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The New John Gill Exposition of the Entire Bible

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Matthew 26:63

But Jesus held his peace
Knowing it would signify nothing, whatever he should say, they being set upon his death, the time of which was now come; and therefore he quietly submits, and says nothing in his own defence to prevent it. To be silent in a court of judicature, Apollonius Tyanaeus F3 says, is the fourth virtue; this Christ had, and all others:

and the high priest answered and said unto him;
though Christ had said nothing, a way of speaking very frequent among the Jews, and in the sacred writings:

I adjure thee by the living God, that thou tell us whether thou be
the Christ, the Son of God;
the Christ; the anointed, that David speaks of in the second Psalm, and who is there said to be the Son of God, (Psalms 2:2,7) , to which the high priest seems to have respect; since there is no other passage, in which both these characters meet; and which was understood by the ancient Jews of the Messiah, as is owned by modern ones F4. Jesus was given out to be the Messiah, and his disciples believed him to be the Son of God, and he had affirmed himself to be so; wherefore the high priest, exerting his priestly power and authority, puts him upon his oath; or at least with an oath made by the living God, charges him to tell the truth, and which when ever any heard the voice of swearing, he was obliged to do, (Leviticus 5:1) .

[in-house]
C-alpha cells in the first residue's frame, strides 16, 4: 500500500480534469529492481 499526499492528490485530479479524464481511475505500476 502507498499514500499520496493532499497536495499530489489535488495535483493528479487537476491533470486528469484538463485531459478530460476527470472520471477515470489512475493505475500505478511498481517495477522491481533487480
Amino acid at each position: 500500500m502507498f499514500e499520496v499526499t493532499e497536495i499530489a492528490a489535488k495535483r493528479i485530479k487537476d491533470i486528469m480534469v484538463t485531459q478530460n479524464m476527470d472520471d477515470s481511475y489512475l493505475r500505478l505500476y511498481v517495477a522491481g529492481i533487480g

FOOTNOTES:

F3 Philostrat. Vita Apollouii, l. 8. c. 1.
F4 Jarchi & Aben Ezra in Psal. ii. 1. & Kimchi in ver. 12.

 


Copyright Statement
The New John Gill's Exposition of the Entire Bible Modernised and adapted for the computer by Larry Pierce of Online Bible. All Rightes Reserved, Larry Pierce, Winterbourne, Ontario.
A printed copy of this work can be ordered from: The Baptist Standard Bearer, 1 Iron Oaks Dr, Paris, AR, 72855

Bibliography Information
Gill, John. "Commentary on Matthew 26:63". "The New John Gill Exposition of the Entire Bible". <http://classic.studylight.org/com/geb/view.cgi?book=mt&chapter=026&verse=063>. 1999.

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